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Since last month’s release of the 7 Habits 30th Anniversary Edition I have read it twice. Added to the 25 years or more of reading, courses and observations I have already learned and made, you may be forgiven for thinking ‘Why?’ Fair comment.

However, what I have found is that when reading this timeless book there is always something new to discover, to understand, or to interpret in a new, more modern context. This time I read every chapter, then read each again while I made notes. I made 295 separate observations, and that is far from the full number of lessons in this classic if you consider that some of my notes were ‘I know this…’ I also made new connections – correction, I recognised the connections I’d missed before – between the lessons in the early pages and their relevance to those in the middle and end of the book.

As I did for so long, I suspect that a lot of people will perceive the 7 Habits as a sequential list of things to apply to life, when in fact that is very far from the whole story. The Habits are sequential in the sense that they address the roots, shoots and fruits of effective living in first the personal and then the public senses of existence. They are easier to learn and understand in sequence, too.

And yet, this 25th year’s reading identified to me the depth of thinking that Covey put into this work over 20-plus years, because I started to discover for myself the intricate web, the extensive inter-connectedness of the 7 Habits. I saw the way each singular element impacts, underpins, and has synergy with all the others. There are no contradictions between what is said on one page, and what you find anywhere else. All is in synch with everything else. This book has an ecology of its own that is a complete parallel with nature’s own ecology. Everything in The 7 Habits ‘library’ works with, and because of everything else. And any failure in one area compromises success elsewhere.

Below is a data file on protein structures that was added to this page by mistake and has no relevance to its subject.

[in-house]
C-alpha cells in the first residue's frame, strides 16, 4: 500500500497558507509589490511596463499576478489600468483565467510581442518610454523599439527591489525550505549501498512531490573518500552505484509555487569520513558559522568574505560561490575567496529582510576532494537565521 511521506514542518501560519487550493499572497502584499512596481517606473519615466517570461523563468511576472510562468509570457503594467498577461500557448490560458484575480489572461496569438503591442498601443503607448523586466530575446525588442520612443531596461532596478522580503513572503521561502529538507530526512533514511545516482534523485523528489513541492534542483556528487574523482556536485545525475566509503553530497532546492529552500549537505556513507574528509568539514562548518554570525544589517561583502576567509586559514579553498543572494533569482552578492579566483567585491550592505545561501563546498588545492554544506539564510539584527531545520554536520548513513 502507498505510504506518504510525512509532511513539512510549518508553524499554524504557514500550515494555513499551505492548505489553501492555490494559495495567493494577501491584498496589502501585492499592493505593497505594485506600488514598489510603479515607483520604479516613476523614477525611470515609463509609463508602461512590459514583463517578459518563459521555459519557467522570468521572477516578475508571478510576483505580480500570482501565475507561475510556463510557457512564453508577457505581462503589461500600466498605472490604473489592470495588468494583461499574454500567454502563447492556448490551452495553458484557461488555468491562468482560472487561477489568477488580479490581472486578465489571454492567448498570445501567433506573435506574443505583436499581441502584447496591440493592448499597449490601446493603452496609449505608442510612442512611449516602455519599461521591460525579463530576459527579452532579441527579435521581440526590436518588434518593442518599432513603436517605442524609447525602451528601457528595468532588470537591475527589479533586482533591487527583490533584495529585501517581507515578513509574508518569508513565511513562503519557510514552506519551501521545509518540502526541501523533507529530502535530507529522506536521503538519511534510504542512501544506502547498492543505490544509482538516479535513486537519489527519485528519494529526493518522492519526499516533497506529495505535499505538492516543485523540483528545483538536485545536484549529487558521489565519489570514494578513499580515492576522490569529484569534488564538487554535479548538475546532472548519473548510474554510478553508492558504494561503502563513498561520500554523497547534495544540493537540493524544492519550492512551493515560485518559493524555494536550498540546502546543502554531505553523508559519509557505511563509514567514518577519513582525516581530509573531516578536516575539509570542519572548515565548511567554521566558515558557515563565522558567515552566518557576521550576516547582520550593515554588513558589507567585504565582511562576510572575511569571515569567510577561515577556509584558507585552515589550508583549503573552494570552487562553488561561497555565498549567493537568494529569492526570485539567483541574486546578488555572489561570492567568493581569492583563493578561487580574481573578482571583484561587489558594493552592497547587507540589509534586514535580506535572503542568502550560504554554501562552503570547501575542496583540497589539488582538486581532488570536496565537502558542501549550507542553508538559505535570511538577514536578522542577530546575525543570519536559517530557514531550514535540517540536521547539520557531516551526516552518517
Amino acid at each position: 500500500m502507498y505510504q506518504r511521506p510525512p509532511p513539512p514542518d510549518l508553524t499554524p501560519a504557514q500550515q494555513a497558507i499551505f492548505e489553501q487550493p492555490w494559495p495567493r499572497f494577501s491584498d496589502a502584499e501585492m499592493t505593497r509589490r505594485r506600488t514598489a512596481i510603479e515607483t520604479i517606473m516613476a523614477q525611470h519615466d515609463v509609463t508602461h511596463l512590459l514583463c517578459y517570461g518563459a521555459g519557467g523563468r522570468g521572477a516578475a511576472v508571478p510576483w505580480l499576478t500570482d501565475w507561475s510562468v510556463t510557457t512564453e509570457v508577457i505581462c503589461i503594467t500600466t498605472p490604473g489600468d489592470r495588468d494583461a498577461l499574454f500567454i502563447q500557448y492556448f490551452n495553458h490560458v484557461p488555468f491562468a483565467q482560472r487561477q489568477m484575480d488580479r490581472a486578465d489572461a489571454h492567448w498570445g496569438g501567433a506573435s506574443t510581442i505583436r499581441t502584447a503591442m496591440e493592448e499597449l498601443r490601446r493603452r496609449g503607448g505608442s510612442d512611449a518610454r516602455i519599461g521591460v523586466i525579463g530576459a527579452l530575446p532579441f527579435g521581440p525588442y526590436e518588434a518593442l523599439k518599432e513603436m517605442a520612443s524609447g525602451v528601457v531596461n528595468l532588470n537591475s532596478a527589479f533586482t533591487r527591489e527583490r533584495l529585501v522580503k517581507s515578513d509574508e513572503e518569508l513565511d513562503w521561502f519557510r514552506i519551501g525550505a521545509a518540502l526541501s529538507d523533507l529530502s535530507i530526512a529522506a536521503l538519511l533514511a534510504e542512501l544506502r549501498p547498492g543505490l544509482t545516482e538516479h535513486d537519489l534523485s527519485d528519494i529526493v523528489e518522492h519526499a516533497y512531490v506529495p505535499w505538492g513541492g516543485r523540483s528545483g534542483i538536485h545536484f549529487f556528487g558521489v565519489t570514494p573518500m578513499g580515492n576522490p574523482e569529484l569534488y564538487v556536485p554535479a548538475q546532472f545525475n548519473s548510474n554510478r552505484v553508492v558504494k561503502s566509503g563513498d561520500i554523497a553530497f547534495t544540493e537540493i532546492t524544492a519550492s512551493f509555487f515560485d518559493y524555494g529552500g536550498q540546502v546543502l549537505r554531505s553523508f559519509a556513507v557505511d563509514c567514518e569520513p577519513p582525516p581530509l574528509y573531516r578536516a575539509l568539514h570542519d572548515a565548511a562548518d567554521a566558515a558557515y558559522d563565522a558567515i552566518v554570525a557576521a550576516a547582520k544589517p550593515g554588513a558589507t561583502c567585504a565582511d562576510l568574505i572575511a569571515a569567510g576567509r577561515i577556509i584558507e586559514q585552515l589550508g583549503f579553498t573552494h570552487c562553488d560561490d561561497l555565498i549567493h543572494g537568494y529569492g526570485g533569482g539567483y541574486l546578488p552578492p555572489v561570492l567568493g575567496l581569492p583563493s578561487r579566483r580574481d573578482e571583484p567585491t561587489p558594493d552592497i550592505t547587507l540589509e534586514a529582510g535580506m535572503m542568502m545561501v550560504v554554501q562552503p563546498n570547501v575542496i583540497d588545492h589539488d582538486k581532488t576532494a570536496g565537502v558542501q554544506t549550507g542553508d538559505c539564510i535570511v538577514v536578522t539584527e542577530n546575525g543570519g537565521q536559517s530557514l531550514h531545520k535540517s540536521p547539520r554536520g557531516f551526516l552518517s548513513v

I suspect that recognition of this ecology is why I also enjoyed his later works. They, too, extend the ecology of the original, iconic work. Just as reading the 7 Habits in its laid-out sequence enhanced my ability to understand what could be quite an intellectual work, reading the following books in sequence underpinned and extended one’s understanding of the first as much as reading the first underpins reading of the rest. It may sound a little conceited but I credit understanding this book with an increased awareness and understanding of everything I have experienced in life. Yes, it made me clever. I never wrote like this before 1995.

In moving forward from The 7 Habits, Stephen Covey gave us First Things First (Habits 2 and 3 in more detail), The 3rd Alternative (Habits 4-6 in detail), Principle-Centred Leadership and later The 8th Habit (personal and interpersonal management and leadership in detail) and reading them all – and applying the learning – covers all the principles a manager, leader and individual needs to know in life. Not just for work, and not in terms of ‘do this, do that’. Technique and processes are situationally specific but the philosophy, understanding and execution of principles, as espoused in these books, apply everywhere all the time, and these books are where you come to realise this.

Some resist reading these books, and the original in particular, because they don’t understand what they are about, possibly because they are often mis-filed in bookshops as business books. They aren’t.

They are, without a dount in my experience and opinion, the most essential personal effectiveness books you will ever read.

Anyway, to assist you in realising this and in order to enhance my own deeper understanding, I am going to spend a lot of July writing about some of the 295 sentences in my notes.

Strap in, and maybe I will convince you, too.